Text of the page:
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UnkleRhaukus

  • 3 years ago

\[\begin{align*} \\\int_0^tf(t-u)\text du=\int_0^tf(u)\text du\\ \end{align*}\]?

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  1. UnkleRhaukus
    • 3 years ago
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    \[\text{(i)}\] \[\begin{align*} \\&\int_0^tf(t-u)\text du \\\text{let } v=t-u\\ \text dv=-\text du\\ \\ u=0\rightarrow v=t\\u=t\rightarrow v=0\\ &=\int_t^0f(v)\cdot -\text dv\\ &=\int_0^tf(v)\text dv\\ \end{align*}\] \[\text{(ii)}\] \[\begin{align*} \\&\int_0^tf(t-u)g(u)\text du\\ \\\text{let } v=t-u\\ \text dv=-\text du\\ \\ u=0\rightarrow v=t\\u=t\rightarrow v=0\\ &=\int_t^0f(v)g(t-v)\cdot -\text dv\\ &=\int_0^tf(v)g(t-v)\cdot \text dv\\ \end{align*}\]

  2. UnkleRhaukus
    • 3 years ago
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    \i dont really understand these results

  3. phi
    • 3 years ago
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    which one?

  4. UnkleRhaukus
    • 3 years ago
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    either ?

  5. UnkleRhaukus
    • 3 years ago
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    \[\begin{align*} \\\int_0^tf(t-u)\text du=\int_0^tf(u)\text du\\ \end{align*}\]?

  6. phi
    • 3 years ago
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    Do you follow the math?

  7. UnkleRhaukus
    • 3 years ago
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    yes

  8. UnkleRhaukus
    • 3 years ago
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    maybe

  9. UnkleRhaukus
    • 3 years ago
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    something about the constant of integrations?

  10. phi
    • 3 years ago
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    Change of variables is worth knowing how to do. \[\int\limits_{0}^{t}f(t-u) du\] we can let v= t-u this means u= t-v (solve for u) assuming t is constant, take the derivative of both sides du = -dv next, the limits are in terms of u, u=0 to u=t using v= t-u, we find the limits in terms of v are v= t-0= t, and v= t-t=0 replace t-u with v, replace du with -dv \[\int\limits_{t}^{0}f(v) (-dv)\] Finally, we can reverse the order of integration (going from t to 0 with -dv is the same as going 0 to t with +dv \[\int\limits_{0}^{t}f(v) dv\] and as v is just a dummy variable of integration, re-write it (if you like) as \[\int\limits_{0}^{t}f(u) du\]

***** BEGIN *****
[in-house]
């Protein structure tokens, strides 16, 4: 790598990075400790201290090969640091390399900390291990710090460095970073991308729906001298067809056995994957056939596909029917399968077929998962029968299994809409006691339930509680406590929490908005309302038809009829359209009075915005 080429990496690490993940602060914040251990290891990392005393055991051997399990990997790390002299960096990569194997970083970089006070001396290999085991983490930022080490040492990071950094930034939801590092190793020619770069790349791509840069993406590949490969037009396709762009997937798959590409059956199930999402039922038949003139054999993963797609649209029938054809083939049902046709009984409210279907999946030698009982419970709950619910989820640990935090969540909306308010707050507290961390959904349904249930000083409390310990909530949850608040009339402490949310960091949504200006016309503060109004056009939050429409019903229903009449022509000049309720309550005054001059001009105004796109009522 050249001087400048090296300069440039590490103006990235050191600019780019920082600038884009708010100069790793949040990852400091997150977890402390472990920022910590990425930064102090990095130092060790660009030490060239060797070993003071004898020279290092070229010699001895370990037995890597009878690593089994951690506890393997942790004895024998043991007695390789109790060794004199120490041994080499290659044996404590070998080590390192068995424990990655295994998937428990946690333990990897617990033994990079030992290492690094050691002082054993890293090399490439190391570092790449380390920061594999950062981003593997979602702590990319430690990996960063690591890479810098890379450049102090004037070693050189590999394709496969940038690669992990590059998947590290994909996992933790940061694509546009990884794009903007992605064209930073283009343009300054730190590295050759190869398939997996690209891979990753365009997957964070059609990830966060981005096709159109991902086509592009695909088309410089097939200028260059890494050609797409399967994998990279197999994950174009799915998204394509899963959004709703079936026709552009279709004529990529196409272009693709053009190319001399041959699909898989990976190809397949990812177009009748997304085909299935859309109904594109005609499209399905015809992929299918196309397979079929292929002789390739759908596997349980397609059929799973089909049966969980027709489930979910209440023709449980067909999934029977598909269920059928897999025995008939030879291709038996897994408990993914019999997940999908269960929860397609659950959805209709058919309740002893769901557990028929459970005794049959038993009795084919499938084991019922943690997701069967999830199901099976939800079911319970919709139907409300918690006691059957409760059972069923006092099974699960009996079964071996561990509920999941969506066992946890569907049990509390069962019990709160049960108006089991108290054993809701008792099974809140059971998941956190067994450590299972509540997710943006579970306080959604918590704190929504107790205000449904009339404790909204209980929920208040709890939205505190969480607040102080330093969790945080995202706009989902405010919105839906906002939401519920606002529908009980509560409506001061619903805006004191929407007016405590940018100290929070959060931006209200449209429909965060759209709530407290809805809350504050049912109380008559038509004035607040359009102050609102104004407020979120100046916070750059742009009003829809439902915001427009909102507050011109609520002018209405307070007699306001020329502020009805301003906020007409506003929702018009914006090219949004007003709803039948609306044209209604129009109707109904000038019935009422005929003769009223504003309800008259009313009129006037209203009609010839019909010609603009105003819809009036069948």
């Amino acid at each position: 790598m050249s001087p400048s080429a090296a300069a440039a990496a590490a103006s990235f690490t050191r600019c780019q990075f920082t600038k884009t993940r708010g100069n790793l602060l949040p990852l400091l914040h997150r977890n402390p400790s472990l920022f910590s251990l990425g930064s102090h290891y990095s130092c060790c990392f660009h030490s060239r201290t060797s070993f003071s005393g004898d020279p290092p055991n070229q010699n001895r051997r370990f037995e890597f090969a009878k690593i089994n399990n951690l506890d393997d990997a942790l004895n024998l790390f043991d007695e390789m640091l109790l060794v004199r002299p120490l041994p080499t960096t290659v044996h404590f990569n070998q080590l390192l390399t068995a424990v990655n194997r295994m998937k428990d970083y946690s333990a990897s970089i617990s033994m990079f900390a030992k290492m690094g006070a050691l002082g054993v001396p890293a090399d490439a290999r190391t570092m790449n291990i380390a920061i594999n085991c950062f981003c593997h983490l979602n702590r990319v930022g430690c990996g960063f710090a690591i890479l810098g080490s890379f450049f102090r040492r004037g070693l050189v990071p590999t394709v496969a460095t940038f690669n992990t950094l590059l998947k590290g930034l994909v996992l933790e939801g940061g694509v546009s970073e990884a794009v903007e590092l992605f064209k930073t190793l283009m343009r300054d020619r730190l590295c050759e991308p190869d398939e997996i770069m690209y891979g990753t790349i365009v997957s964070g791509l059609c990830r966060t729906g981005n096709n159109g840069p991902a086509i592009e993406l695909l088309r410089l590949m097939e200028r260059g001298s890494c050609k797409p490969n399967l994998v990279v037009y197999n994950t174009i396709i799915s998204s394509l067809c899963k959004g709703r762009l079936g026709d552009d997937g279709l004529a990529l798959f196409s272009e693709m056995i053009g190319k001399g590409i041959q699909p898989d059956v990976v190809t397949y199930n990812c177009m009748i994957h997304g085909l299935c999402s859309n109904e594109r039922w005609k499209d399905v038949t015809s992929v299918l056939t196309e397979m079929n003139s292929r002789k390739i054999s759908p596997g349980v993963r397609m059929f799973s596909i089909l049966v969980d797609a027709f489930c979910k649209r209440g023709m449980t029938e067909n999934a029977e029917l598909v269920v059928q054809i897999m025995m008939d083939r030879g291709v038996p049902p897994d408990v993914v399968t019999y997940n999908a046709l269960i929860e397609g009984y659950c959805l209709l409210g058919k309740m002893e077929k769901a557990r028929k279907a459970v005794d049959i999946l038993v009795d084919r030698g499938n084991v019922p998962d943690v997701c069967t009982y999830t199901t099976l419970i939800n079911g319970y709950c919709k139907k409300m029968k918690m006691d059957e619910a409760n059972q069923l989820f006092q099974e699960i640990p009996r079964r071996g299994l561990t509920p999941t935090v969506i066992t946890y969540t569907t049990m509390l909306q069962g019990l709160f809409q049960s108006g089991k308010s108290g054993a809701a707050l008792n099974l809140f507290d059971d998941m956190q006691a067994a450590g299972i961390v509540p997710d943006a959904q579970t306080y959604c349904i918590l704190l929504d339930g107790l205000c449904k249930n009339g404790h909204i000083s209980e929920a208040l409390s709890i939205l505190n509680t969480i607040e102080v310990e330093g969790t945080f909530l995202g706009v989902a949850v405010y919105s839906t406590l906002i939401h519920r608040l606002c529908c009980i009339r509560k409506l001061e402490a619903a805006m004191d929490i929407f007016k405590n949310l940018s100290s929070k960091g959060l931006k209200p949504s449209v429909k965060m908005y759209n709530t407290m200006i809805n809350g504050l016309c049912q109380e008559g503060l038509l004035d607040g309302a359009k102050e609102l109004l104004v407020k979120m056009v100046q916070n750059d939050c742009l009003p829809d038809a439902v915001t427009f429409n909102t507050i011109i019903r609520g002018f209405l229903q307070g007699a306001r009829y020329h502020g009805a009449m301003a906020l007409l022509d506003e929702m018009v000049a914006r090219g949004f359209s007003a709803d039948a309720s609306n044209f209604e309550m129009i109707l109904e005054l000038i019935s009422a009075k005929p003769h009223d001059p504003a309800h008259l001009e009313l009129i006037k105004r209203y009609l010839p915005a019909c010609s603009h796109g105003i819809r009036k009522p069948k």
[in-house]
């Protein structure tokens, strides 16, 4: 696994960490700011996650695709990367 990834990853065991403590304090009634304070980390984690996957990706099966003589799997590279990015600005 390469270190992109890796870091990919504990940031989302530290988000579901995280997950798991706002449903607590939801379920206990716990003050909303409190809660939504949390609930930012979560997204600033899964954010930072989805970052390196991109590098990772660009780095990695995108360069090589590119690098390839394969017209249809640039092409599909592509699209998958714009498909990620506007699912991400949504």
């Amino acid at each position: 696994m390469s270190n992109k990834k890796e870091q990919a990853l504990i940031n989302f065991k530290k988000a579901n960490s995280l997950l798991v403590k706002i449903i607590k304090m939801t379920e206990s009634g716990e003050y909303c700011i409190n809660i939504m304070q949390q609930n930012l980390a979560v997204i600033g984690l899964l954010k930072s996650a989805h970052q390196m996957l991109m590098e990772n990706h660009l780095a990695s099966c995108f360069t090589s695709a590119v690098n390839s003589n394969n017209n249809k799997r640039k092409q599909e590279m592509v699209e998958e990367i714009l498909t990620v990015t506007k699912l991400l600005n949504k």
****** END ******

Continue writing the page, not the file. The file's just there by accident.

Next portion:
11. phi
    • 3 years ago
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    what is all means is f(t-u) integrated from 0 to t is the same as integrating f(u) from 0 to t You can think of the f(t-u) as starting at the right side (at t) and (because of -u) integrating back to 0, and f(u) is done "normally" from 0 to t

  12. UnkleRhaukus
    • 3 years ago
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    oh so its just forwards and backwards

  13. phi
    • 3 years ago
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    yes, just the where you start and what direction... but it is the same end-points and the same function. We have to be careful of the sign (going right to left gives the negative of going left to right)

  14. UnkleRhaukus
    • 3 years ago
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    makes a lot more sense now , thank you

  15. phi
    • 3 years ago
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    part ii is showing that convolution can be calculated "either way" flip f, and slide f past g or flip g and slide g past f

  16. UnkleRhaukus
    • 3 years ago
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    yes

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